Josh Giddey’s game translates, now what?

We were all critical of Sam Presti’s decision to draft Josh Giddey with the sixth overall pick of this summer’s NBA Draft. Many believed the Thunder should have selected one of many talented players instead of, or before, Giddey. Based on what we’ve seen through four preseason games, there’s a reason why Presti’s the king, and we’re the sorry people.

Although four preseason games where the Thunder aren’t getting the best effort from opposing teams makes for skewed results and opinions, if you know the interworkings of basketball, you know that Josh Giddey has ‘it.’ What ‘it’ is, I’m not sure. But he’s got it. It’s all in the way he conducts himself on the court and the comfortability in which he handles the ball. He’s also comfortable running the offense. He isn’t the best shooter from long distance, but he’s capable of hitting big shots, and the brighter side is the fact that he’s young, just turning 19 on Oct. 10.

Additionally, he’s built for the NBA, literally. At a legitimate 6-foot-8, he’s a true point guard and plays as such. His court vision is superb and undoubtedly the pinnacle of his skill-set, along with his passing.

Speaking of his height, he uses that height and his overall size stupendously, capable of finishing through, over, and past defenders. This preseason, there have been a few instances where he’d maneuver his way around smaller perimeter defenders, take contact from larger post defenders, and finish at the rim with relative comfortability. He also has created an early habit of taking smaller guards to the basket and scoring over them due to his size. Again, his overall repertoire is atypical of a rookie, let alone a rookie as young as he is (19 on Oct. 10).

When comparing him to other rookies, how good is he?

It would have been hard to choose Giddey this summer over Cade Cunningham, Jalen Green, Evan Mobley, or Jalen Suggs, but he’s right up there with everyone else and his numbers, for the most part, are better.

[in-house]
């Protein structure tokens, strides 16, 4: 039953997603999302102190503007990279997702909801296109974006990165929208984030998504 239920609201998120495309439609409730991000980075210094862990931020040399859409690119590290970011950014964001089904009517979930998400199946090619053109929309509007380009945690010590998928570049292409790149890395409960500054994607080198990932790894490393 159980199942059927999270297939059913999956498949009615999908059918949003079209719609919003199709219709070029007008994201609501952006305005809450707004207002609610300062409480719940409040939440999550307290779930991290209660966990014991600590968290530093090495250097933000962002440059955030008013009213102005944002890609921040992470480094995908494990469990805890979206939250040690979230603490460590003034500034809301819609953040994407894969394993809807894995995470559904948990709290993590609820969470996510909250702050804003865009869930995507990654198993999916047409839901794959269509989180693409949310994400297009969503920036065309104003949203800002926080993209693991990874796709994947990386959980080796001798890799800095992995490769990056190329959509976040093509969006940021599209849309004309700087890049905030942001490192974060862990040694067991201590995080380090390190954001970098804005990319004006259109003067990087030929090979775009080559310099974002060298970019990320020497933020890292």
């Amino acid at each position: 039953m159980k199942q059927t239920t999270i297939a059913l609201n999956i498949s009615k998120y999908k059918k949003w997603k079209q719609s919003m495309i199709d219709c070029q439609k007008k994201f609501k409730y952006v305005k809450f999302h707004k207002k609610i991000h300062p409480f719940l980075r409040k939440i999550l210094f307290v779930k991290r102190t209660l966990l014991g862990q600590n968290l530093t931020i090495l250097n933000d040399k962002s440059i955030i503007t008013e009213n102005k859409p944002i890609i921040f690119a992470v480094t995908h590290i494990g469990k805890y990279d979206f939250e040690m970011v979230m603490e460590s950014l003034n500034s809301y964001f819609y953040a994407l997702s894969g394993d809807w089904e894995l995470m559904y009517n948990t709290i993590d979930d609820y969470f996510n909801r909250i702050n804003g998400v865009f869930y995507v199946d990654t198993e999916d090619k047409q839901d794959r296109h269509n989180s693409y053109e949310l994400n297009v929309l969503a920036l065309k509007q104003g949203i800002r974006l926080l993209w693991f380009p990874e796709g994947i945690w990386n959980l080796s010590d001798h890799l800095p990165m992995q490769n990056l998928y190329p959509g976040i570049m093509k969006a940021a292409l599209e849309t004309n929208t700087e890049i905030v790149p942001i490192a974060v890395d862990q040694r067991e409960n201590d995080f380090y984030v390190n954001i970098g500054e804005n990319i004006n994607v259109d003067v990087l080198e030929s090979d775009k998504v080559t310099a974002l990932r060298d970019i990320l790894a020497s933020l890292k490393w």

Giddey averaged 13.5 points, 7.0 rebounds, and 5.0 assists during the preseason in only 28 minutes per game. Giddey also shot 52.3 percent from the field and 40 percent from three.

Contrary to what seemingly every NBA analyst and fan forecasts for this talented rookie class this season, when bringing up Rookie of the Year candidates, you have no choice but to insert Giddey as a legitimate contender. He seems to understand the game better than every rookie except Cade Cunningham. Unlike other rookies, his game is highly polished, probably due to his successful campaign in the highly competitive Australian NBL.

LaMelo Ball, a 6-foot-7 point guard, won the Rookie of the Year award in the same league after the 2019-20 season, then parlayed that into a Rookie of the Year campaign with the Charlotte Hornets last season. Ball’s most impressive attribute? His ball-handling ability, court vision, and passing, just like Giddey.

The Oklahoma City Thunder won’t be good this season. That’s set-in-stone, and even if they are good, the team will likely sit their impact players, which will include Giddey.

Usually, the Rookie of the Year award is given to the rookie with the most significant impact on a trending team. Not a team destined for the very bottom of the Western Conference. But who knows? Maybe Presti will be captivated by the Giddey, Shai Gilgeous-Alexander, Luguentz Dort trio and let the boys play. Weirder things have happened.

Regardless, I predict Giddey will average in the same ballpark as his preseason numbers. Does 15 points, six rebounds, and six assists sound good to you?

Addam M. Francisco

Founder & Editor-in-Chief. National Association of Black Journalists. University of Central Oklahoma.

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